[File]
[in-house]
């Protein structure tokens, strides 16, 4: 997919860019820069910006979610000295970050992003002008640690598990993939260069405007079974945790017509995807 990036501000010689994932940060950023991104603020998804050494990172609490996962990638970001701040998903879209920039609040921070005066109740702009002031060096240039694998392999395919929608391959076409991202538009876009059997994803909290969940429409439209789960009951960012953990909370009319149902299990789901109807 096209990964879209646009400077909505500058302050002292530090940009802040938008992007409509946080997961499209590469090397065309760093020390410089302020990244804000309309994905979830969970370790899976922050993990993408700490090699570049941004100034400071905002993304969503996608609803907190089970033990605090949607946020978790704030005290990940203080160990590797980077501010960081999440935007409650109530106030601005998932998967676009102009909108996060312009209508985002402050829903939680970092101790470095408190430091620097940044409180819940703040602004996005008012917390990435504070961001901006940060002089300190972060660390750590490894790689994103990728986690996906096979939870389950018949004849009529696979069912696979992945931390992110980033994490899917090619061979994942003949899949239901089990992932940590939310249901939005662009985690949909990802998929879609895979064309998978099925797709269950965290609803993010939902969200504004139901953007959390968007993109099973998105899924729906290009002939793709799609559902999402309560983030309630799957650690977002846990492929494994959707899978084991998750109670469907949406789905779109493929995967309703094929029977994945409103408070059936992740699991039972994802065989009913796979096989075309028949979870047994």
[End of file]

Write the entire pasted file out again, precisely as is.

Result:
[in-house]
């Protein structure tokens, strides 16, 4: 997919860019820069910006979610000295970050992003002008640690598990993939260069405007079974945790017509995807 990036501000010689994932940060950023991104603020998804050494990172609490996962990638970001701040998903879209920039609040921070005066109740702009002031060096240039694998392999395919929608391959076409991202538009876009059997994803909290969940429409439209789960009951960012953990909370009319149902299990789901109807 096209990964879209646009400077909505500058302050002292530090940009802040938008992007409509946080997961499209590469090397065309760093020390410089302020990244804000309309994905979830969970370790899976922050993990993408700490090699570049941004100034400071905002993304969503996608609803907190089970033990605090949607946020978790704030005290990940203080160990590797980077501010960081999440935007409650109530106030601005998932998967676009102009909108996060312009209508985002402050829903939680970092101790470095408190430091620097940044409180819940703040602004996005008012917390990435504070961001901006940060002089300190972060660390750590490894790689994103990728986690996906096979939870389950018949004849009529696979069912696979992945931390992110980033994490899917090619061979994942003949899949239901089990992932940590939310249901939005662009985690949909990802998929879609895979064309998978099925797709269950965290609803993010939902969200504004139901953007959390968007993109099973998105899924729906290009002939793709799609559902999402309560983030309630799957650690977002846990492929494994959707899978084991998750109670469907949406789905779109493929995967309703094929029977994945409103408070059936992740699991039972994802065989009913796979096989075309028949979870047994």